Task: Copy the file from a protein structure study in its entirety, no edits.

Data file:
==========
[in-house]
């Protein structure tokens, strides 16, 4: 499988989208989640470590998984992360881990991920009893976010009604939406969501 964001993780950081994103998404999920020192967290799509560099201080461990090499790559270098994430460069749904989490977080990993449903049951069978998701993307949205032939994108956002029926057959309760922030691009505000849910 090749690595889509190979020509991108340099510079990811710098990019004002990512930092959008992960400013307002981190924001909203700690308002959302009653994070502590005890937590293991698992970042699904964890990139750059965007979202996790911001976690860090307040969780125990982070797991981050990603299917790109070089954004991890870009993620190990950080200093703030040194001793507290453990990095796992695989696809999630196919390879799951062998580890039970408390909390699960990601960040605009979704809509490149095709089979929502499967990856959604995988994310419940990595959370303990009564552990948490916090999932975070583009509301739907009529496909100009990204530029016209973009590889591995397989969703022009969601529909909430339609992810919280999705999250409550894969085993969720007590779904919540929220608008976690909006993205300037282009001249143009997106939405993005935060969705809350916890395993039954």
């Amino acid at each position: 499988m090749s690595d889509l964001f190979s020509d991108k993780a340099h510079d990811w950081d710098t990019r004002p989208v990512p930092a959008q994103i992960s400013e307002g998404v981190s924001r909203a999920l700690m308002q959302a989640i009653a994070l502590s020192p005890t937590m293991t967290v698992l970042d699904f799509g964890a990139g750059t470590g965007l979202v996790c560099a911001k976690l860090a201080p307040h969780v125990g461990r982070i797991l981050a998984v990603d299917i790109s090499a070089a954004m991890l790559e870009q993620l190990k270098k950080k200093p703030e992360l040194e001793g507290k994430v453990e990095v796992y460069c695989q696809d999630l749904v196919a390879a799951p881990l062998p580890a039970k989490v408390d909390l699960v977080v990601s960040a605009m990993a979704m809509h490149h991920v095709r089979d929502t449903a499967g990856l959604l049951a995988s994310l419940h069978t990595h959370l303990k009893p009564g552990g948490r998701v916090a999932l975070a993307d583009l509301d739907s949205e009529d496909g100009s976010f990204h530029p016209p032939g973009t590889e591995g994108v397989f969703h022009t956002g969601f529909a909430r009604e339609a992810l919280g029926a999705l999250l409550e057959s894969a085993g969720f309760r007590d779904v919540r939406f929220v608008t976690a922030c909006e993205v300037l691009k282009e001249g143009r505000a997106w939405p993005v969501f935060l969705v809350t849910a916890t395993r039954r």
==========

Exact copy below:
[in-house]
């Protein structure tokens, strides 16, 4: 499988989208989640470590998984992360881990991920009893976010009604939406969501 964001993780950081994103998404999920020192967290799509560099201080461990090499790559270098994430460069749904989490977080990993449903049951069978998701993307949205032939994108956002029926057959309760922030691009505000849910 090749690595889509190979020509991108340099510079990811710098990019004002990512930092959008992960400013307002981190924001909203700690308002959302009653994070502590005890937590293991698992970042699904964890990139750059965007979202996790911001976690860090307040969780125990982070797991981050990603299917790109070089954004991890870009993620190990950080200093703030040194001793507290453990990095796992695989696809999630196919390879799951062998580890039970408390909390699960990601960040605009979704809509490149095709089979929502499967990856959604995988994310419940990595959370303990009564552990948490916090999932975070583009509301739907009529496909100009990204530029016209973009590889591995397989969703022009969601529909909430339609992810919280999705999250409550894969085993969720007590779904919540929220608008976690909006993205300037282009001249143009997106939405993005935060969705809350916890395993039954």
């Amino acid at each position: 499988m090749s690595d889509l964001f190979s020509d991108k993780a340099h510079d990811w950081d710098t990019r004002p989208v990512p930092a959008q994103i992960s400013e307002g998404v981190s924001r909203a999920l700690m308002q959302a989640i009653a994070l502590s020192p005890t937590m293991t967290v698992l970042d699904f799509g964890a990139g750059t470590g965007l979202v996790c560099a911001k976690l860090a201080p307040h969780v125990g461990r982070i797991l981050a998984v990603d299917i790109s090499a070089a954004m991890l790559e870009q993620l190990k270098k950080k200093p703030e992360l040194e001793g507290k994430v453990e990095v796992y460069c695989q696809d999630l749904v196919a390879a799951p881990l062998p580890a039970k989490v408390d909390l699960v977080v990601s960040a605009m990993a979704m809509h490149h991920v095709r089979d929502t449903a499967g990856l959604l049951a995988s994310l419940h069978t990595h959370l303990k009893p009564g552990g948490r998701v916090a999932l975070a993307d583009l509301d739907s949205e009529d496909g100009s976010f990204h530029p016209p032939g973009t590889e591995g994108v397989f969703h022009t956002g969601f529909a909430r009604e339609a992810l919280g029926a999705l999250l409550e057959s894969a085993g969720f309760r007590d779904v919540r939406f929220v608008t976690a922030c909006e993205v300037l691009k282009e001249g143009r505000a997106w939405p993005v969501f935060l969705v809350t849910a916890t395993r039954r």